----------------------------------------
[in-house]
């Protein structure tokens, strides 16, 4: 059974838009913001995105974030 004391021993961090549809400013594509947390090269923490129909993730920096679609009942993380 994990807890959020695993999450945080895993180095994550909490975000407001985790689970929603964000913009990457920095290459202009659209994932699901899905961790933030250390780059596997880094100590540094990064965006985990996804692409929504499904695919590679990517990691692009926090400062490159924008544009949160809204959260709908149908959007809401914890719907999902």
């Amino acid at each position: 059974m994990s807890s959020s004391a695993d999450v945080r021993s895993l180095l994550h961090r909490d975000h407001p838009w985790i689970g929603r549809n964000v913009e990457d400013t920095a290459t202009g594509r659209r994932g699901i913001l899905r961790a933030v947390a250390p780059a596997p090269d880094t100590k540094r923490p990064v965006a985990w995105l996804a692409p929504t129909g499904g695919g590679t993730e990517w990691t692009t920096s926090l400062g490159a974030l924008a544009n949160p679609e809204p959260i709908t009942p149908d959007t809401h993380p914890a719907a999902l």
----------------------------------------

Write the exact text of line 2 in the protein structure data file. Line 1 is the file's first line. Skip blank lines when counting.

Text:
């Protein structure tokens, strides 16, 4: 059974838009913001995105974030 004391021993961090549809400013594509947390090269923490129909993730920096679609009942993380 994990807890959020695993999450945080895993180095994550909490975000407001985790689970929603964000913009990457920095290459202009659209994932699901899905961790933030250390780059596997880094100590540094990064965006985990996804692409929504499904695919590679990517990691692009926090400062490159924008544009949160809204959260709908149908959007809401914890719907999902």